Post-Doctoral Research Associates
Andrew received a MChem (Hons) in Chemistry from the University of Manchester Institute for Science and Technology (UMIST) in 2004. He then conducted his PhD research at the University of Manchester, jointly supervised Prof. Robert Dryfe and Dr. Alan Brisdon, receiving his PhD in 2009. There he developed a number of novel, hydrophobic ionic liquids for use in electrochemistry at the interface between two immiscible electrolyte solutions (ITIES). Between 2008 and 2016 he has been working with Prof. Andrew Abbott and Prof. Karl Ryder at the University of Leicester on a variety of projects involving sustainable and low hazard electrochemical processing of metals using deep eutectic solvents (DESs) with particular focus on electrolytic deposition of metal and composite films and galvanic coatings for the electronics industry. In January 2017 he joined Dr. David Payne in the Department of Materials at Imperial College. His research interests are metal processing in DESs, in particular the use of advanced analytical methods to understand metal deposition/dissolution behavior. He is currently developing new methods using DESs to recycle lead from lead acid batteries.
I graduated from the University of Bristol with an MSci in chemistry in June of 2016. I joined Dr Payne’s group at the beginning of 2017 to start a project investigating metal/ metal-oxide support interfaces and their effects and importance for heterogeneous catalysis, with a specific focus on iron oxide supports. I will be utilising ambient pressure and diffractional photoelectron techniques throughout the project and will be situated at both Imperial and Diamond light source in Harwell. During my final year at Bristol, I undertook a project formulating Pickering stabilised water-in-water emulsions and investigated the effect that polymers, adsorbed to the stabilising particles’ surface, have on the final emulsion.
I graduated from Imperial College with an MEng in Materials Science & Engineering in June of 2016. I then joined the Advanced Characterization of Materials Centre for Doctoral Training (ACM CDT) for a PhD working jointly with Prof. Molly Stevens, Dr David Payne at Imperial and Prof. Giuseppe Battaglia at UCL. My project focuses on the fabrication and characterization of porous Silicon nanoneedles for use in direct cellular manipulation. These needles are highly efficient in delivering drugs into cells and my goal is to understand the basic science behind the biointerface between the cell membrane and this inorganic material.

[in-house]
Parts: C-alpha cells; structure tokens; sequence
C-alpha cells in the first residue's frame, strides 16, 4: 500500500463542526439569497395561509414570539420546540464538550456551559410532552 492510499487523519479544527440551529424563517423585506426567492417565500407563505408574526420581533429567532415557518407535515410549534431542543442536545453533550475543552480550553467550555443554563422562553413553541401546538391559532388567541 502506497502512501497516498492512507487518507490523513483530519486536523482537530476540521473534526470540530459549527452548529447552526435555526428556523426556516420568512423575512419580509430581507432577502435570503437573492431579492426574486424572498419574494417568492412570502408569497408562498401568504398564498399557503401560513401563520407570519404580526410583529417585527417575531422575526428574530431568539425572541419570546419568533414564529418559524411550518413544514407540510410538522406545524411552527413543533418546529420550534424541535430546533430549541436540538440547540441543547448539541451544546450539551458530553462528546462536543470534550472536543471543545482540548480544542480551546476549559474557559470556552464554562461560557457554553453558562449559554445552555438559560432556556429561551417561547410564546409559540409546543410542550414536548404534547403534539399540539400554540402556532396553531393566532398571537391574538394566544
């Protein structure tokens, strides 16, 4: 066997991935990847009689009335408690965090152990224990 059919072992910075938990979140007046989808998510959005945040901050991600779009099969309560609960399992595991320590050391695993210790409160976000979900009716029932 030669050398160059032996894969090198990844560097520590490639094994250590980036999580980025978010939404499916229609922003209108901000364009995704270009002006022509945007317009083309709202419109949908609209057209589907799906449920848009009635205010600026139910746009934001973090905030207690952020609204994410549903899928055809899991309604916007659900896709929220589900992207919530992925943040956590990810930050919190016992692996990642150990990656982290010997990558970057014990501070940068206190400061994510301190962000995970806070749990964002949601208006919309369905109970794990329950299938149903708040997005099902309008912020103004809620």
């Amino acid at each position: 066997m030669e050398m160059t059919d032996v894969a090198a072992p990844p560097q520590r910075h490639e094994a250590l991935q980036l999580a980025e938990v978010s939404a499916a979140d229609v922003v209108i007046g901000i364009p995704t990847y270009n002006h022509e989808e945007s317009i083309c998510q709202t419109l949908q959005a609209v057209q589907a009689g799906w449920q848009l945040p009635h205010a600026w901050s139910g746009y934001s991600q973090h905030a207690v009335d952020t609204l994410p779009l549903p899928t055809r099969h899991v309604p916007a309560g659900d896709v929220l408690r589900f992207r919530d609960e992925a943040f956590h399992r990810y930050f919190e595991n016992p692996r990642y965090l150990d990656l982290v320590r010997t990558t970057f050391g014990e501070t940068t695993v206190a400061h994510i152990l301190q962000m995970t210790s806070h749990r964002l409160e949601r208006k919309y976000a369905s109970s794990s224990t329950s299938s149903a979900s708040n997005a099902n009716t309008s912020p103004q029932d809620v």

I am currently in the second year of my undergraduate degree in Materials Science at Imperial College. I have joined the group for the summer as part of a research placement looking at the effect of doping on N-type organic semiconductors using XPS. Renewable energy generation is a particular interest of mine and I hope to pursue research in this field.
I recently finished my second year of the MEng Materials Science and Engineering course at Imperial. During this year a particularly interesting course in electronic devices encouraged me to pursue a summer research position studying the application of semiconductors in integrated circuits, before my 3rd year. The work I will be contributing to, surrounding the low temperature annealing of semiconductor substrates, could one day lead to flexible displays and sensors altering how we use our electronic devices.
Former Group Members
Ignacio Villar-Garcia (2016)
Post-Doctoral Research Associates
Geoffrey Nelson (2015)
Freddy Oropeza (2016)
Robert Walker (2017)
Mohd Muzamir Mahat (2016)
Matthias Kahk (2016)
Emily Brooke (2015)
Christopher Poll (2015)
Christopher Lawrence (2015)
Maura Godfrey (2015)